Author Affiliations: Department of Medicine, Children's Hospital, Boston, Massachusetts (Drs Bernstein and Ludwig); and the Center for Health and the Global Environment, Harvard Medical School (Dr Bernstein), Boston, Massachusetts.
In the past 12 months alone, more than 1000 new species were identified.1 Some were found in Earth's most remote locations, such as the Weddell Sea off Antarctica or central Australia's Simpson Desert, where 3 species of carnivorous sponges and a new microbat species were found, respectively. In addition, nearly 100 previously unknown species of bacteria were found to be inhabiting human epidermis. When it comes to biodiversity—a term that describes the variety of life on the planet—the more scientists look, the more they find. But these discoveries represent far more than just novelty. In them can be found a major engine of advancement for medicine and biomedical research and a new lens with which to look on human health and disease.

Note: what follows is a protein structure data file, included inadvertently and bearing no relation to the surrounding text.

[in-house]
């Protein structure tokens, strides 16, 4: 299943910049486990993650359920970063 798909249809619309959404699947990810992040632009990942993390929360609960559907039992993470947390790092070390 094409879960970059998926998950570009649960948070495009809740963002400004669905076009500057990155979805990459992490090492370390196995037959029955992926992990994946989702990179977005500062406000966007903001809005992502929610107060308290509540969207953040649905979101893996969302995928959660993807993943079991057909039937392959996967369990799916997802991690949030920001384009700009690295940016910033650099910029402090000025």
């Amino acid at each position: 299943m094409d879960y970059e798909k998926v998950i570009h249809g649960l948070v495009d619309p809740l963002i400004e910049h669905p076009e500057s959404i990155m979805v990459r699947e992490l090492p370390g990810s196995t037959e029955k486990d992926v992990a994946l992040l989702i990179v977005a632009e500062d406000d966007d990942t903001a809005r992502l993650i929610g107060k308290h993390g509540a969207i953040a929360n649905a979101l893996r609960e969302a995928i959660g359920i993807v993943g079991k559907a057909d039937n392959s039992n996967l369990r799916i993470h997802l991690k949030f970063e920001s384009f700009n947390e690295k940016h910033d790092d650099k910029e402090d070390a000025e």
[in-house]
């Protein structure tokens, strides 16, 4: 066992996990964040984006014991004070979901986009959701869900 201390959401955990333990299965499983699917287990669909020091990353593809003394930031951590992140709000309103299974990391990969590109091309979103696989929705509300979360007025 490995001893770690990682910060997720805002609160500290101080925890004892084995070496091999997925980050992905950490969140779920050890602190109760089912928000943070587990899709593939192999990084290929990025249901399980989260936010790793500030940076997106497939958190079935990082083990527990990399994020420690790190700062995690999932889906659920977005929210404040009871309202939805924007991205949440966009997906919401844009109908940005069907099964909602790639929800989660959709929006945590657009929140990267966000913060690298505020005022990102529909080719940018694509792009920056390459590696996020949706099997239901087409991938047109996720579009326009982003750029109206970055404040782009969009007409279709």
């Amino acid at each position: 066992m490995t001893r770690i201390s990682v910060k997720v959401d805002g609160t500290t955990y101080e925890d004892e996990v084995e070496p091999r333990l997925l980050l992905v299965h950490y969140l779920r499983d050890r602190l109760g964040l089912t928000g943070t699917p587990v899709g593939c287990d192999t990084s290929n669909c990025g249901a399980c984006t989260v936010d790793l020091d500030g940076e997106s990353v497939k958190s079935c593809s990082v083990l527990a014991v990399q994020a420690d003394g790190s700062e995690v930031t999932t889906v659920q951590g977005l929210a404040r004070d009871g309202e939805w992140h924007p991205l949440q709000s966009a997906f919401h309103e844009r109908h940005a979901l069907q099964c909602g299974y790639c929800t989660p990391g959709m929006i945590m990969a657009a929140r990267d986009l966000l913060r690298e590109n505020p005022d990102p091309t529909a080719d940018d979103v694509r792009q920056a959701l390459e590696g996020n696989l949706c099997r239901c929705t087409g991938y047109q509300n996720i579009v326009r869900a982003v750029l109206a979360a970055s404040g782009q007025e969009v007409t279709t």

Bernstein AS, Ludwig DS. The Importance of Biodiversity to Medicine. JAMA. 2008;300(19):2297–2299. doi:10.1001/jama.2008.655
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